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The fifth year of the Russian revolution
Image 11
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Cannon, James Patrick, 1890-1974. The fifth year of the Russian revolution - Image 11. 1923?. Special Collections, University of Houston Libraries. University of Houston Digital Library. Web. April 9, 2020. https://digital.lib.uh.edu/collection/scpamp/item/4083/show/4069.

Disclaimer: This is a general citation for reference purposes. Please consult the most recent edition of your style manual for the proper formatting of the type of source you are citing. If the date given in the citation does not match the date on the digital item, use the more accurate date below the digital item.

Cannon, James Patrick, 1890-1974. (1923?). The fifth year of the Russian revolution - Image 11. Socialist and Communist Pamphlets. Special Collections, University of Houston Libraries. Retrieved from https://digital.lib.uh.edu/collection/scpamp/item/4083/show/4069

Disclaimer: This is a general citation for reference purposes. Please consult the most recent edition of your style manual for the proper formatting of the type of source you are citing. If the date given in the citation does not match the date on the digital item, use the more accurate date below the digital item.

Cannon, James Patrick, 1890-1974, The fifth year of the Russian revolution - Image 11, 1923?, Socialist and Communist Pamphlets, Special Collections, University of Houston Libraries, accessed April 9, 2020, https://digital.lib.uh.edu/collection/scpamp/item/4083/show/4069.

Disclaimer: This is a general citation for reference purposes. Please consult the most recent edition of your style manual for the proper formatting of the type of source you are citing. If the date given in the citation does not match the date on the digital item, use the more accurate date below the digital item.

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Compound Item Description
Title The fifth year of the Russian revolution
Alternative Title The fifth year of the Russian revolution: a report of a lecture
Creator (LCNAF)
  • Cannon, James Patrick, 1890-1974
Contributor (LCNAF)
  • Workers Party of America
Publisher Workers Party of America
Place of Creation (TGN)
  • New York, New York
Date 1923?
Subject.Topical (LCSH)
  • Communism
  • Economics
  • History
Subject.Topical (Local)
  • Russian Revolution, 1917-1921
Subject.Geographic (TGN)
  • Soviet Union
Genre (AAT)
  • pamphlets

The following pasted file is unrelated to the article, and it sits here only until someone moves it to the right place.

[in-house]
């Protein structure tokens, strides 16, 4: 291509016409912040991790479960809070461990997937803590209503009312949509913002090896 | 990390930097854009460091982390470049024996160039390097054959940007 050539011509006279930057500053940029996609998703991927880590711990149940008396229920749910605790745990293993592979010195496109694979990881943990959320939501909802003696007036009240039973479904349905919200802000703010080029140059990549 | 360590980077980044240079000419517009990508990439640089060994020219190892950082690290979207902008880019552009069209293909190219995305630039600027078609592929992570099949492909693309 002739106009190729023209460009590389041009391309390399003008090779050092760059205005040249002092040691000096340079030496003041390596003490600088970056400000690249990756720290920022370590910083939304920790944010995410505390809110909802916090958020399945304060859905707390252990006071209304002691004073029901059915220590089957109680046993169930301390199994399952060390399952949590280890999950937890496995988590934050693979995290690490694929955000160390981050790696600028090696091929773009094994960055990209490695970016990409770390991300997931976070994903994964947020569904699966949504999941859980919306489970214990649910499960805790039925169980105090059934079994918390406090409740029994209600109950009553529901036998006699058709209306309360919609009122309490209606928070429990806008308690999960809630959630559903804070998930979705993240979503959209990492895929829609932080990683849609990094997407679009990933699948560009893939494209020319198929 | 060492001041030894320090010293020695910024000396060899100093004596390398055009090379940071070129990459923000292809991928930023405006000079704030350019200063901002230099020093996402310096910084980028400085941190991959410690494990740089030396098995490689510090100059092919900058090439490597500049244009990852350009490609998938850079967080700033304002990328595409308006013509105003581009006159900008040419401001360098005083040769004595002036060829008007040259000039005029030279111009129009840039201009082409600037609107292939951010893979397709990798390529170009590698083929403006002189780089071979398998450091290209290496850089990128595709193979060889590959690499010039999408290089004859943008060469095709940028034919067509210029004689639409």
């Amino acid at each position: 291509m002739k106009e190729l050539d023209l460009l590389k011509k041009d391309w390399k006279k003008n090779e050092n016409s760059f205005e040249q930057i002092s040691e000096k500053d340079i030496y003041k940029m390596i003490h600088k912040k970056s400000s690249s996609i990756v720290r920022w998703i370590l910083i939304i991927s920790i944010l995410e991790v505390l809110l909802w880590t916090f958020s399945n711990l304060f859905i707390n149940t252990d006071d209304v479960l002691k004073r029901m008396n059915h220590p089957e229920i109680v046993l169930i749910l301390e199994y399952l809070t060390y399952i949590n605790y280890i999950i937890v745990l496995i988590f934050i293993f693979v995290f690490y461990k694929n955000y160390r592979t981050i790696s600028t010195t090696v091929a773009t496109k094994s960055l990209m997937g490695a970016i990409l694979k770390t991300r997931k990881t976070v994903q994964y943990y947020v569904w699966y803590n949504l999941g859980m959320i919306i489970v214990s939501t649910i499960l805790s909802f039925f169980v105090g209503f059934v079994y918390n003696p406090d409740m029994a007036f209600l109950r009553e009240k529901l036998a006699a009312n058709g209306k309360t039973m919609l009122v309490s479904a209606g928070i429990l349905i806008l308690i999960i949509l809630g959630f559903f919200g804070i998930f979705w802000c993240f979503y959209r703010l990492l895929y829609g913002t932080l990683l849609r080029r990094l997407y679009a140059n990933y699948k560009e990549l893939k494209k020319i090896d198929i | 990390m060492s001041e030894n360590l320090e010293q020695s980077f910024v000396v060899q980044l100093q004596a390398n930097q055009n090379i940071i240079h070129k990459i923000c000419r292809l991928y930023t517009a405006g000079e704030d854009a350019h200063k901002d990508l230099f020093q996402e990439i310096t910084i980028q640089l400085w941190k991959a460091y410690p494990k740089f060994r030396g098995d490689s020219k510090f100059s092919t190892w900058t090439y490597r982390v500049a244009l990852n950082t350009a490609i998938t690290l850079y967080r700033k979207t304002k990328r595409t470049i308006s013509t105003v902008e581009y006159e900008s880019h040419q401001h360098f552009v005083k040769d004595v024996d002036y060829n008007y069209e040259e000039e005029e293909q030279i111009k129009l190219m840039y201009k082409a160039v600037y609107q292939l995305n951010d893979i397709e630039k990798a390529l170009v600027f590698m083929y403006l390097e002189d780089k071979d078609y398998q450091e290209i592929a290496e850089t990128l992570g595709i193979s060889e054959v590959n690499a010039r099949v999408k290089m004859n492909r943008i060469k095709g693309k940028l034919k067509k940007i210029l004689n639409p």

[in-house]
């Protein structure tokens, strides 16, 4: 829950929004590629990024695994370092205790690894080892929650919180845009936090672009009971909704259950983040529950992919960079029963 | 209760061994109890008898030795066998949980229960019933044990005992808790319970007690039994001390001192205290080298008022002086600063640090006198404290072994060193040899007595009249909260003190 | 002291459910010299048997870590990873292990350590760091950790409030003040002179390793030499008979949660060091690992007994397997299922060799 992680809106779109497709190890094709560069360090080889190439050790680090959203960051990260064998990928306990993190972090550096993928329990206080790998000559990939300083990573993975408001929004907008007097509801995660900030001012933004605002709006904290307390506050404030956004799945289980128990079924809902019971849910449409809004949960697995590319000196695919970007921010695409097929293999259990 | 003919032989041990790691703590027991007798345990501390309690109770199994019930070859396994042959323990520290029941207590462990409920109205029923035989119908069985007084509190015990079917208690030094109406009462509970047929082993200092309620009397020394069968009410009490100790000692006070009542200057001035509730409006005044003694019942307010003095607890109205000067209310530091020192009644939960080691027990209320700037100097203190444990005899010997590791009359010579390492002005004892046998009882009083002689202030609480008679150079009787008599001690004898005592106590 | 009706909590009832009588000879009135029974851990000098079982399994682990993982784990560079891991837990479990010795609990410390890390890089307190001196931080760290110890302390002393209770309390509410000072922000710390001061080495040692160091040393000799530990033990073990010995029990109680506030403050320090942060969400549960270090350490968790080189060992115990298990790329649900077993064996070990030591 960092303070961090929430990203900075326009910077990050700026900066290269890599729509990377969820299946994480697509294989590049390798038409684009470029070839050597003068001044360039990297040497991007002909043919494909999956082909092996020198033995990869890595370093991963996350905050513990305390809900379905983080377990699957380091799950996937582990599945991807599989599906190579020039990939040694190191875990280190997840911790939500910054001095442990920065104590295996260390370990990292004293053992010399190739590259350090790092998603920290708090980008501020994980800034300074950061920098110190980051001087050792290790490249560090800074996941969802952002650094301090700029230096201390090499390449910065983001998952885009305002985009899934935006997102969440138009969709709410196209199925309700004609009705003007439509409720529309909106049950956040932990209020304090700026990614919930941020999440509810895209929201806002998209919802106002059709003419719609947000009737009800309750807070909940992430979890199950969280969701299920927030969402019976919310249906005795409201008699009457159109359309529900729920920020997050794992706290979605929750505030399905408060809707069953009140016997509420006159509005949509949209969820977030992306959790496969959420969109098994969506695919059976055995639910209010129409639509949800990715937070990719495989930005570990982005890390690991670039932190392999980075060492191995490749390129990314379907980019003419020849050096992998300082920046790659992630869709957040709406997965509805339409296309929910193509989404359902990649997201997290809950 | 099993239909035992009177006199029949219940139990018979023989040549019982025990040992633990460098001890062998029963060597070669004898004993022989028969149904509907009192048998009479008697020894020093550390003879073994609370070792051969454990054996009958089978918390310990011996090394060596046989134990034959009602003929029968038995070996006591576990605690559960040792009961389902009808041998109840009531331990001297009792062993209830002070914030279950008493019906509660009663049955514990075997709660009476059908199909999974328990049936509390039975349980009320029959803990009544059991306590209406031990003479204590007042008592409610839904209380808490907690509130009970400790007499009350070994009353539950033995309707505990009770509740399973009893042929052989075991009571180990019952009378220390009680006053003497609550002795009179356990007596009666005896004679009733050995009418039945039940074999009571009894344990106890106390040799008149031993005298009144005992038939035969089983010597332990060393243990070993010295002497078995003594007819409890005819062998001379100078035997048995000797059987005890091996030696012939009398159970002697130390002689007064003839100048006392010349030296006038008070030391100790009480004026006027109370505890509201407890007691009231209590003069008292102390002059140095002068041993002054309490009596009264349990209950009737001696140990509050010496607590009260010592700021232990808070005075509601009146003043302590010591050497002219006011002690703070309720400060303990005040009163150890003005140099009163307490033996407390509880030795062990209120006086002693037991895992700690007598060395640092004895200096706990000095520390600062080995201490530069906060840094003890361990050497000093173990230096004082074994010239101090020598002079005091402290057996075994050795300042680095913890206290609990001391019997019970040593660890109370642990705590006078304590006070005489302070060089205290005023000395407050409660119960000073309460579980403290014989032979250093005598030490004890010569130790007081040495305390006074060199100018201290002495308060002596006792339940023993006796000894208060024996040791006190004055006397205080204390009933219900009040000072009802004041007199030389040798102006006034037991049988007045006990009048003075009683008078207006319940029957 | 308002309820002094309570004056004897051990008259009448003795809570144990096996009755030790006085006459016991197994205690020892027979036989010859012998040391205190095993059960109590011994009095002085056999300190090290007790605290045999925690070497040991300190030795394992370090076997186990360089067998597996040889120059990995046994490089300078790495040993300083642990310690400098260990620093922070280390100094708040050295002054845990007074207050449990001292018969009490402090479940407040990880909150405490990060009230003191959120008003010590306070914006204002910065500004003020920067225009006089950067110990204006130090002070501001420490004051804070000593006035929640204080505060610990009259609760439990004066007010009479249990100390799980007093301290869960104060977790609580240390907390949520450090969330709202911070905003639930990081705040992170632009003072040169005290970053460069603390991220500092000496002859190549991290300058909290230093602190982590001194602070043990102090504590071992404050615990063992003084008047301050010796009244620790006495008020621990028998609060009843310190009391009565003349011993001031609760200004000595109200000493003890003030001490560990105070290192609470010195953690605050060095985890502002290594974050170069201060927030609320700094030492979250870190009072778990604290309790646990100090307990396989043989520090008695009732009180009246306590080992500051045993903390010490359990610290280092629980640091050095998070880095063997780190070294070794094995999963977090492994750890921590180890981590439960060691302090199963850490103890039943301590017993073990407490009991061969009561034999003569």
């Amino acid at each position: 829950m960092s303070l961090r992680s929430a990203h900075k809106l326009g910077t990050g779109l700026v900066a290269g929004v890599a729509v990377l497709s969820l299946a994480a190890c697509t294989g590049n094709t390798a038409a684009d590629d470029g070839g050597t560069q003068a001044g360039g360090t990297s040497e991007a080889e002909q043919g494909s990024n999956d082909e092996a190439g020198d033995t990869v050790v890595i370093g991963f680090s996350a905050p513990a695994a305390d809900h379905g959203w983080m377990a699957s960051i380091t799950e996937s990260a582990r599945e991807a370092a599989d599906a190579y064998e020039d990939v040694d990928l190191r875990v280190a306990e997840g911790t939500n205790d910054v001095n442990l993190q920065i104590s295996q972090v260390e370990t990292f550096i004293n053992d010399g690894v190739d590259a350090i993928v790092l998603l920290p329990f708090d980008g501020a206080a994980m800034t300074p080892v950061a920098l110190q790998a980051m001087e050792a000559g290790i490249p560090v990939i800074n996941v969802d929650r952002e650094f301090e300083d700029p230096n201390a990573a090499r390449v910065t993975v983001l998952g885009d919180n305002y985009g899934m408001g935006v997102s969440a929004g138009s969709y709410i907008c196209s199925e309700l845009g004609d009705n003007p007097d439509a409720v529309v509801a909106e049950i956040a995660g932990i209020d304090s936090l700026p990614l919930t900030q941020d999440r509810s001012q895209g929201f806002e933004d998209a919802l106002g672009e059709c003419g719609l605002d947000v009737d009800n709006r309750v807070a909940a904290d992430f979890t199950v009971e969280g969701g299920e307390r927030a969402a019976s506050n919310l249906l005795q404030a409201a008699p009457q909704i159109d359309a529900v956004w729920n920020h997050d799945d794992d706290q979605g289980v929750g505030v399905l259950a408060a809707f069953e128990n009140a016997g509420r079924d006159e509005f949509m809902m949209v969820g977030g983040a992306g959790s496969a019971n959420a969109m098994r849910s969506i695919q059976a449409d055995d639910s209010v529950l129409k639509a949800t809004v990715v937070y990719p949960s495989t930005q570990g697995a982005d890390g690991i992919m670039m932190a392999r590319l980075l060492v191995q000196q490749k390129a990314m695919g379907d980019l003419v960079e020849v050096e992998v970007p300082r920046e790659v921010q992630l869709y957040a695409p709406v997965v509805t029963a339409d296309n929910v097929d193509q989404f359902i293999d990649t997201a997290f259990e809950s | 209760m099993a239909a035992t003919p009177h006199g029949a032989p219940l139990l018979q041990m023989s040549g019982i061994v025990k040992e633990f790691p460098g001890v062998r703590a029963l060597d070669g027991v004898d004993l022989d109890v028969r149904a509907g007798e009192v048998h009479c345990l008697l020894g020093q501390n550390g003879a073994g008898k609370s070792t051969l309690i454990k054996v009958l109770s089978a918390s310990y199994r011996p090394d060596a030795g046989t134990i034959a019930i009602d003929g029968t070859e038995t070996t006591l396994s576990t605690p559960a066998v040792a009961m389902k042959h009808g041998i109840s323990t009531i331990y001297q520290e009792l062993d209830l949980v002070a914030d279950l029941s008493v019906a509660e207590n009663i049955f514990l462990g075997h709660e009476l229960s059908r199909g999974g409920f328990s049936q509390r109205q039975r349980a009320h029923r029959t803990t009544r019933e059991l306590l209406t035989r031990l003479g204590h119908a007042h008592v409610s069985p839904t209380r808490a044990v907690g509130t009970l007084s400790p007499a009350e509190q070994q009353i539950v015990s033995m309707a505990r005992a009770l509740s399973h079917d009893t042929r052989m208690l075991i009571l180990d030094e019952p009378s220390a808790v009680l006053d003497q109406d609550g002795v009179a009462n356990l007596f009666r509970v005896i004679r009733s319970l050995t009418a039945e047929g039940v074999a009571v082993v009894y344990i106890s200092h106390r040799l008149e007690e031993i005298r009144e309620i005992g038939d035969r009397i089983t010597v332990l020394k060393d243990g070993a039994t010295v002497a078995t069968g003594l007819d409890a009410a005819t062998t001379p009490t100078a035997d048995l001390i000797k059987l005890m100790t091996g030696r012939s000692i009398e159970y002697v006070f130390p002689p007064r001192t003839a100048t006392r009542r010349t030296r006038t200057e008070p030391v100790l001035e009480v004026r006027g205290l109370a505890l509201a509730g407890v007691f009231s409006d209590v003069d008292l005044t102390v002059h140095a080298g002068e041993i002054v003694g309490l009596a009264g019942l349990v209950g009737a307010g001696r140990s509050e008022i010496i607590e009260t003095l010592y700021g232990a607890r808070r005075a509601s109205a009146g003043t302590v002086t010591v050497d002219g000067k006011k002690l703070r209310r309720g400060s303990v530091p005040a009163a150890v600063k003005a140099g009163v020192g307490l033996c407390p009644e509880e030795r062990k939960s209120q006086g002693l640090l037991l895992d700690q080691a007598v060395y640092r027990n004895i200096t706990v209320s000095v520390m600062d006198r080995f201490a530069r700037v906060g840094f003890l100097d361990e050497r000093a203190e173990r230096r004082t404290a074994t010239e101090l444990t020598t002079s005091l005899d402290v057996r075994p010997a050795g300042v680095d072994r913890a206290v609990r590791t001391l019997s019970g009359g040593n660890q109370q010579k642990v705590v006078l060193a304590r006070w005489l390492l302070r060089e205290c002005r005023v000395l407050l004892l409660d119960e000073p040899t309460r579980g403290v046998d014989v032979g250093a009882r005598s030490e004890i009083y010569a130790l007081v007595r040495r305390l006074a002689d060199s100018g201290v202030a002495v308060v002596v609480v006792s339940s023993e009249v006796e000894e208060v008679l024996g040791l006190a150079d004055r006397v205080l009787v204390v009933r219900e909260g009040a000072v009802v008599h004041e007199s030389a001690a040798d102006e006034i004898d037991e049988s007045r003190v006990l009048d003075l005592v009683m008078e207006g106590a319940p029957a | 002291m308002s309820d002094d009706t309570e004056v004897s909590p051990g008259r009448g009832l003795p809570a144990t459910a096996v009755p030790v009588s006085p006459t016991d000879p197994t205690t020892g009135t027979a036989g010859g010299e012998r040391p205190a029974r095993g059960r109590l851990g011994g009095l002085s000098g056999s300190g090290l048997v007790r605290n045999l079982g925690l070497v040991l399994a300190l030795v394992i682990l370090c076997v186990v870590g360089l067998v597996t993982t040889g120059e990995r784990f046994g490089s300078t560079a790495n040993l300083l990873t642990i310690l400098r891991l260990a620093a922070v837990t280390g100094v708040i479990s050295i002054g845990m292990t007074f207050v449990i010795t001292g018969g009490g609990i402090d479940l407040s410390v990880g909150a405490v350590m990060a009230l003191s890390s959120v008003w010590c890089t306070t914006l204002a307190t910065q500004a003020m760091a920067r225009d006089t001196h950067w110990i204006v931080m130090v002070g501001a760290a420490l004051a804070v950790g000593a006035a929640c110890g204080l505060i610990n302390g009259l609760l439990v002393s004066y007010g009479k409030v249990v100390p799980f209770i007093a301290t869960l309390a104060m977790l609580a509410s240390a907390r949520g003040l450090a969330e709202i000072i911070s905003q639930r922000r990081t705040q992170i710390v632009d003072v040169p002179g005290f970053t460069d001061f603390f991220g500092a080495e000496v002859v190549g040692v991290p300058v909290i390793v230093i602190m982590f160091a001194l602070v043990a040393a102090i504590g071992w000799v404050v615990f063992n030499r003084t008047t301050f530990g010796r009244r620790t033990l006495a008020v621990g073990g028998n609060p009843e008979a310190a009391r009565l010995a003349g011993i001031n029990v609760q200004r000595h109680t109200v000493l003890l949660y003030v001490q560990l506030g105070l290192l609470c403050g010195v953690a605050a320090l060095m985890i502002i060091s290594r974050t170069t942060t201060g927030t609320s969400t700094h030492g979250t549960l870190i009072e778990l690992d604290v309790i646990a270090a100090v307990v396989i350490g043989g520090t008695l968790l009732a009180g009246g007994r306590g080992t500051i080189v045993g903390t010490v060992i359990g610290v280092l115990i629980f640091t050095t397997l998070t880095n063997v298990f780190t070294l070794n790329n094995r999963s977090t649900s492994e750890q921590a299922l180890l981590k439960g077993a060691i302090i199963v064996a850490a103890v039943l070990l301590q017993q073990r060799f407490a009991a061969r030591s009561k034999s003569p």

Language English
Type (DCMI)
  • Text
Original Item Extent 21 pages; 19 cm
Original Item Location DK265.C365 1923
Original Item URL http://library.uh.edu/record=b8304535~S5
Original Collection Socialist and Communist Pamphlets
Digital Collection Socialist and Communist Pamphlets
Digital Collection URL http://digital.lib.uh.edu/collection/scpamp
Repository Special Collections, University of Houston Libraries
Repository URL http://libraries.uh.edu/branches/special-collections
Use and Reproduction Public Domain: This item is in the public domain and may be used freely.
File Name index.cpd
Item Description
Title Image 11
Format (IMT)
  • image/jpeg
File Name uhlib_13403385_010.jpg
Transcript how to carry on commerce; and the Soviet Government retains the right to dissolve the companies later. The wages of the Russian workers kept pace with the improvement of production increasing in just about the same proportion. Wages are not yet up to the pre-war standard. The Russian shoe workers today get 23.3% of pre-war wages. The metal workers get 42.9%, the textile workers 42.1% and the wood workers 57.9%. Wages vary according to the conditions of the various industries. The foodstuff industry is pretty well on its feet and the bakery workers get 81.9% of pre-war wages, while the tobacco industry pays 13.1%. These figures do not tell the whole story. Because the workers, under the Soviet Government, get many special privileges such as cheap rent, food at cost, etc. The Russian worker, after five years of the revolution, is not as well off materially to-day as he was under the Czar. But his condition is now steadily improving and the political and spiritual gains of the revolution are beyond calculation. There is no sentiment among the workers for a return to the old regime. To those who measure everything in terms of concrete, immediate material gains, and who ask the Russian workers what they have to show for their five years of revolution, they answer: "The Revolution is not over yet." Trotsky pointed out at the Fourth Congress of the Communist International that the French standard of living, ten years after the great Revolution which smashed the feudal system and opened the way for the development of the capitalist mode of production, was far below that which prevailed immediately before the revolution. Revolutions destroy before they can build anew; and in this destruction the people suffer. But the destructive phase of the Russian revolution is already past and in five more years, at the present rate of progress, there is no doubt that the material conditions of the Russian workers, as well as their spiritual, intellectual and political conditions will be far better than ever before. Since private industrial and commercial enterprises exist alongside of state enterprises, the question naturally arises— and it certainly is a most important question—what is the relative strength of the two. This question is answered by the figures on the number employed by each. The State controlls — U -*